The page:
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Top 5 Actions to Save Water at Home

With so many ways to save water, here are the highlights for 5 key actions to help you capture the water savings around your home.

1. Repair any and all leaks in pipes and fixtures.

Faucets, showerheads and toilets should be checked regularly for leaks. Any leaks found should be corrected immediately. An aerator can be installed to reduce water volume without affecting the actual water pressure.

A toilet with a leak can cause a loss of about 200 gallons of water daily. Make sure all leaks (no matter how big or small) are repaired quickly.

Many silent leaks allow water and your money to go down the drain. To help detect unseen leaks, you can read your water meter before and after a one-hour period when no water is being used. Studies have shown homes can waste more than 10% due leaking, which costs both you and the environment.

Another large water waster can be leaks in your irrigation system. Fix irrigation system leaks quickly and check for water in the gutters or mud puddles.

Inspect your sprinklers and drip sprayers regularly for leaks during the daytime since the optimal time to water is in the nighttime hours when you cannot observe leaks. If you have an older irrigation system, over 50% and even more than 75% of the water can be lost to leaks.

2. Replace your old Toilet, the largest water user inside your home.

By replacing old toilets with high-efficiency WaterSense labed models, which use 1.28 gallons per flush, the average family can save water up to 60 percent on every flush.

3. Decrease outside water usage.

The best time to water your lawn is between the hours of 10 p.m. and 6 a.m. (early morning hours are best) in small intervals.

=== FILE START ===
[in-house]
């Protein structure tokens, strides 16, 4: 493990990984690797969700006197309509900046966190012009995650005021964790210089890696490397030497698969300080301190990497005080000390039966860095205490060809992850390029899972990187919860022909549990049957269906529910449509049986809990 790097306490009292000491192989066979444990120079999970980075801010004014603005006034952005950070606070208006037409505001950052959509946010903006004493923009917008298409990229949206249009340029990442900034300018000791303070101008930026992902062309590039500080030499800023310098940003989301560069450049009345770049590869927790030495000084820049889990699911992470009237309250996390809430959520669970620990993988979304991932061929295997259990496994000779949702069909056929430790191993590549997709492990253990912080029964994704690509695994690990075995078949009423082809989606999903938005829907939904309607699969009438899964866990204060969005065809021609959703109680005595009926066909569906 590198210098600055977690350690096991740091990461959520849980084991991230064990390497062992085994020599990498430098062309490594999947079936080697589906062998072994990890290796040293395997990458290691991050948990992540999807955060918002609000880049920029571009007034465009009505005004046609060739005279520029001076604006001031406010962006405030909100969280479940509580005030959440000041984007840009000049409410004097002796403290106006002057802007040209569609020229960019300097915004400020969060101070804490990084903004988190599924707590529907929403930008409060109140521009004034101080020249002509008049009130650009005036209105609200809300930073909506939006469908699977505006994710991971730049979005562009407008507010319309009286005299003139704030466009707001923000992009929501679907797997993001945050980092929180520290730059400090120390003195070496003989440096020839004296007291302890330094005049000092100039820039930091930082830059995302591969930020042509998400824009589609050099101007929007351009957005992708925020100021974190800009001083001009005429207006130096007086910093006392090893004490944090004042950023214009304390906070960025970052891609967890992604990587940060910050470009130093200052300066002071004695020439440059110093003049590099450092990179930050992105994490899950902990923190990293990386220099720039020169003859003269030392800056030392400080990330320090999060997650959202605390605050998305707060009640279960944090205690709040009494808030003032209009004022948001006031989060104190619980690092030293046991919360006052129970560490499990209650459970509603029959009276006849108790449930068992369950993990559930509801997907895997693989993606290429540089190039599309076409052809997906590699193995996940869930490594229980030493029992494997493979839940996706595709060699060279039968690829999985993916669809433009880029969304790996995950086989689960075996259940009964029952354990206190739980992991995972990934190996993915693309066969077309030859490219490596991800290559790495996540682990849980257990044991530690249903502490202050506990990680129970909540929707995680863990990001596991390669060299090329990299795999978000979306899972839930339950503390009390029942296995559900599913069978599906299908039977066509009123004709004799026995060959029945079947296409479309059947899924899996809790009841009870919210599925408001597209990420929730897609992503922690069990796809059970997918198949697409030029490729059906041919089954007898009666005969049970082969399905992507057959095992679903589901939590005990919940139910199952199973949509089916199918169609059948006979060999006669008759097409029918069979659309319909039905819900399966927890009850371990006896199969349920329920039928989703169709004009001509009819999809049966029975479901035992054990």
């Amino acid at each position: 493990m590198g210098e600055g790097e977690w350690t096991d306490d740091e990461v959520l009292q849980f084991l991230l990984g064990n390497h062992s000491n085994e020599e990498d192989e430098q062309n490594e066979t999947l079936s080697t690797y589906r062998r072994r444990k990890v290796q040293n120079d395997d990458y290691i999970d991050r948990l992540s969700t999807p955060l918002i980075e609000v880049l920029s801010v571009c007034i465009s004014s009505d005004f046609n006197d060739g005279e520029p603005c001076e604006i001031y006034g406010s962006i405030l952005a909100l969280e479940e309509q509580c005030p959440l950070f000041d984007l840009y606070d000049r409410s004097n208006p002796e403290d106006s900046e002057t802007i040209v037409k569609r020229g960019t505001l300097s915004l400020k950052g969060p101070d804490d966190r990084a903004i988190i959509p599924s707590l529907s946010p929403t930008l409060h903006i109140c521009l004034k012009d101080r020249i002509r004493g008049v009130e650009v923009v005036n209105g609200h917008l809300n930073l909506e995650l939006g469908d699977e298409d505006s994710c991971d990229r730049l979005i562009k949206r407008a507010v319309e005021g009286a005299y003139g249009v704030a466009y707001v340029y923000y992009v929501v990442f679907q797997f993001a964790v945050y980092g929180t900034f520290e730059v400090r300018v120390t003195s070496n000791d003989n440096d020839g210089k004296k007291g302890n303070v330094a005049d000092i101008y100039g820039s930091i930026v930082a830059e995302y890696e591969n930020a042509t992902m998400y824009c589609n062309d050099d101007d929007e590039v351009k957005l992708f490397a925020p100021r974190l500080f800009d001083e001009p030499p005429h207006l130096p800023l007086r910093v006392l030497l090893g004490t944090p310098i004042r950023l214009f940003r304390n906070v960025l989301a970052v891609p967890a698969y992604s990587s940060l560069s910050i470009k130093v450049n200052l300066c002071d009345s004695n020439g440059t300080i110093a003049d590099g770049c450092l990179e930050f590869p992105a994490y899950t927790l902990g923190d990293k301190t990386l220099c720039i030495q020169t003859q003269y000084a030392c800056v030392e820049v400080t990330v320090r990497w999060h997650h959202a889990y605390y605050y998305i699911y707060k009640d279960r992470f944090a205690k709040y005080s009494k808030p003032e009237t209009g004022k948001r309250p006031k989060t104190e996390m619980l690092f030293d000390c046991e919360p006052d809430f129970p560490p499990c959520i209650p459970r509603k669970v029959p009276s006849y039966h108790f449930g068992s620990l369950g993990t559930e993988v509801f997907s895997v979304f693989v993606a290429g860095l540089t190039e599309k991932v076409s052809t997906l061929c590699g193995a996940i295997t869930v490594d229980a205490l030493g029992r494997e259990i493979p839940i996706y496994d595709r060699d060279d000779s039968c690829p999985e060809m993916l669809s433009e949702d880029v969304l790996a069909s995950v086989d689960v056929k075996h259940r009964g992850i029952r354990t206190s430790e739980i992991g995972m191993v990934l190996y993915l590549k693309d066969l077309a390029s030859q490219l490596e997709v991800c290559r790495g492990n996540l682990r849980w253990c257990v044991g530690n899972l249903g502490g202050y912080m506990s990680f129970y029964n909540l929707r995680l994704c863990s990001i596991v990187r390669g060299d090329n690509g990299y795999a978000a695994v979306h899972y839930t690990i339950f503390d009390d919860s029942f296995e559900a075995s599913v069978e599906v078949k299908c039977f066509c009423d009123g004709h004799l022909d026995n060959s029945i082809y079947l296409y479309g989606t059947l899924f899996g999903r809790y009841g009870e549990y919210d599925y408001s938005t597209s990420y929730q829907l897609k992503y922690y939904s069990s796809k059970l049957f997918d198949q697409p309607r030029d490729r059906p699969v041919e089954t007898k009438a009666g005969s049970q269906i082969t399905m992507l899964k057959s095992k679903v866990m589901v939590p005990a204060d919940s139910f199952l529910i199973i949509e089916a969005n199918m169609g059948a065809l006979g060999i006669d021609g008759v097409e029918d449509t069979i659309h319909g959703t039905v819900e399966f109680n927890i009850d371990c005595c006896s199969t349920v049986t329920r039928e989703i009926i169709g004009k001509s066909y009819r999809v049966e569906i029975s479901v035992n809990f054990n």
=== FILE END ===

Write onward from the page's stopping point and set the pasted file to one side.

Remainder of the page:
Watering lawns during these hours allows water to be absorbed by lawn and plants effectively because there is little chance the water will evaporate in the sun’s heat.

Hydrating lawns in small intervals gives the water an opportunity to seep into the soil and absorb. A good way to water lawns would be to water the lawn for a five minute interval, followed by allowing to water to absorb for 10 minutes and then repeat.

Most water is wasted in your garden by watering when your plants do not need the water or by not maintaining the irrigation system.

Be attentive if you are manual watering by setting your oven timer or some other reminder to move the water promptly.

Make sure your irrigation controller has a rain shutoff device and that it’s appropriately scheduled. Most water is wasted in months prior to or just after the rainy season when intermittent rains occur.

You can also consider installing a weather adjusting ET irrigation controller that automatically saves water by not watering when the plants don’t need the water, check with your local water provider to inquire if ET controllers work in your area.

Most local water agencies give discounts to help reduce the cost of switching to efficient and money-saving appliances. The amount discounted varies by city and county, so it is important you contact the local agency in your area.

4. Plant the right plants with proper landscape design & irrigation.

Whether you are putting in a new landscape or slowly changing the current landscaping at your home, select plants that are appropriate for your local climate conditions.

Having yard with 100% lawn turf area in a dry desert climate uses significant amounts of water. Also consider the trend towards Xeriscape™ and a more natural landscape or wildscape.

Many local water agencies also provide discounts and refunds for alleviating lawns. The LADWP offers up to $5 rebate per sq. ft. for replacing turf with California Friendly landscape that uses drip irrigation.

5. Replace your Clothes Washer, the second largest water user in your home.

Energy Star™ rated washers that also have a Water Factor at or lower than 3.2, use 25% less energy and 33% less water than regular washers per load. This saves you money on both your water and energy bills. There is a current qualifying products listing of water efficient clothes washer models maintained by the Consortium for Energy Efficiency.